The bosses of Airbus and Aston Martin have cautiously backed Theresa May’s draft Brexit agreement as the prime minister faced intense political pressure at Westminster.
Airbus chief executive Tom Enders said the deal was a “welcome first step”, while Aston Martin’s Andy Palmer warned that a no-deal scenario would be a disaster as it would result in tariffs and border delays.
It comes after a hastily-arranged conference call on Wednesday evening in which Chancellor Philip Hammond and Business Secretary Greg Clark urged representatives from firms including Airbus to back the agreement.
Business bodies including the CBI and the Society for Motor Manufacturers and Traders (SMMT) have also lined up to give the agreement a cautious welcome.
France-based aircraft maker Airbus, which employs 14,000 people in the UK, has been one of the most vocal inward investors in the UK to warn on its future in Britain because of uncertainty about its supply chain.
Mr Enders said in a statement on Thursday: “The announcement of a draft Brexit withdrawal agreement is a welcome first step forwards but there clearly remains much work to do.
“We look forward to further clarity and the removal of uncertainty as soon as possible so that Airbus, like every business in the UK, can properly plan for the future.”
The intervention of the head of Aston Martin, which employs 2,700 people, came as the car maker reported third quarter results
Mr Palmer said the deal “appears to be good enough” but the company would not halt contingency plans, which could see parts flown in through airports rather than shipped to Dover, while doubts remained over whether it would receive parliamentary backing.
He added: “No-deal Brexit is a disaster… because you’re into tariffs at the borders, you’re into essentially logjams at the border, you’re into discussions about your labour.”
On Wednesday, Siemens UK chief executive Juergen Maier told Sky News the agreement was not ideal but would mean “much lower friction” than a no-deal scenario, adding: “As a business we can make it work so let’s get on with it.”
Meanwhile, Sky News revealed that Chancellor Philip Hammond and Business Secretary Greg Clark urged dozens of business leaders, in a hastily-arranged conference call, to back the draft and avoid the “chaos” of a no-deal.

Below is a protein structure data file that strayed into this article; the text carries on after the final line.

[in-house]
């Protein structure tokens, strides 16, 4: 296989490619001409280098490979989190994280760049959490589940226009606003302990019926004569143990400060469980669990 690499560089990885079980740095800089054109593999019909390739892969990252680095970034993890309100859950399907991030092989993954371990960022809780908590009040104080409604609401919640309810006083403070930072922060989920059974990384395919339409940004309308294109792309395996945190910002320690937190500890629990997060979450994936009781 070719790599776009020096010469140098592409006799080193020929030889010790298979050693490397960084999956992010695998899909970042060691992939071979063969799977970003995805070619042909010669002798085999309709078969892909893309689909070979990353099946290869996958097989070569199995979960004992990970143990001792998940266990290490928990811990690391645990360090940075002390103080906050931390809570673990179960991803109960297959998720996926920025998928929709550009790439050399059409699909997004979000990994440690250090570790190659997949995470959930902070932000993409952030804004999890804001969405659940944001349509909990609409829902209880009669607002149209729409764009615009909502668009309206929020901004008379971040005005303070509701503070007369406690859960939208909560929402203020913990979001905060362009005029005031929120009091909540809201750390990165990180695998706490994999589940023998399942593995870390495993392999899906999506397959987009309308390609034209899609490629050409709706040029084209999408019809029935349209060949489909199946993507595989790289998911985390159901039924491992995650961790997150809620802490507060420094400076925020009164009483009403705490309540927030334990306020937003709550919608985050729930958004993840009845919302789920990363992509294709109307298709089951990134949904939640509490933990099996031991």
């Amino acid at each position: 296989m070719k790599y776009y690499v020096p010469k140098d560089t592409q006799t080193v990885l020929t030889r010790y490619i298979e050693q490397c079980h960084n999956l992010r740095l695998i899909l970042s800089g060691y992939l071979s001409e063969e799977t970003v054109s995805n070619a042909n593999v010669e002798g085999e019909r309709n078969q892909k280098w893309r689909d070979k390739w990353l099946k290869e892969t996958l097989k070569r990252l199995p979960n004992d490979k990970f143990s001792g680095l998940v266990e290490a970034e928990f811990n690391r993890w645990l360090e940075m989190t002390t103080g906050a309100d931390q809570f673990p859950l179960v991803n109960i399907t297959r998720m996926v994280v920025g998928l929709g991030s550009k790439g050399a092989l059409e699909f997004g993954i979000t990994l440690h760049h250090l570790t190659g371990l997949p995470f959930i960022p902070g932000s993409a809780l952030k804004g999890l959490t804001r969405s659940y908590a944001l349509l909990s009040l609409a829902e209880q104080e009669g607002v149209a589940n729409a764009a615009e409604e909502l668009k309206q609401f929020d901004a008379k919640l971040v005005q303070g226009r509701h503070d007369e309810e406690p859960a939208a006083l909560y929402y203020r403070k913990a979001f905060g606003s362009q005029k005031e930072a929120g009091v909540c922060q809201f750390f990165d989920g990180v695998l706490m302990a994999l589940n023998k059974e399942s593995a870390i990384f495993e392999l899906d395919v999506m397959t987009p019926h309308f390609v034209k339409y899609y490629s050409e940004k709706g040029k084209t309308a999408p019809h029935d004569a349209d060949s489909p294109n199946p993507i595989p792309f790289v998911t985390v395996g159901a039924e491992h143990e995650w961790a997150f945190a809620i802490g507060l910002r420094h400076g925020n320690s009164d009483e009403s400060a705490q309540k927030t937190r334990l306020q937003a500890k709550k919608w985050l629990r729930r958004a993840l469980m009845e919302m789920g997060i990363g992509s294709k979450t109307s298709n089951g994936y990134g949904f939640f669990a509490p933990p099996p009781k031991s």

They addressed bosses including representatives from Airbus, Aviva, Barclays, Grant Thornton and Standard Life Aberdeen.
Mr Palmer made his comments as Aston Martin reported its first quarterly results since its stock market float in August.
Profits rose to £3.1m in the third quarter compared to just £300,000 in the same period last year, as sales volumes doubled to 1,776 vehicles and revenues rose 81% to £282.4m.
It was helped by sales nearly tripling in the Americas and nearly doubling in Far East markets, and the company said full-year sales were on course to come in at the top end of expectations.
But Aston Martin, in common with other car makers, also faces the challenge of having to make contingency plans to counter supply chain disruption in the event of a no-deal Brexit.
It has previously said that it would consider flying in car components and moving parts through UK ports other than Dover to avoid border delays in such a scenario.
SMMT chief executive Mike Hawes said that for the car industry, Brexit was about “damage limitation”.
He said: “The outline agreement is a positive step in avoiding the devastating consequences of ‘no deal’ and securing a transition period.”
Earlier, CBI director-general Carolyn Fairbairn, said the draft deal represented “progress”.
“It moves the UK one step away from the nightmare precipice of no deal and the harm it would cause to communities across the country.”
(c) Sky News 2018: Airbus and Aston Martin back May’s Brexit plan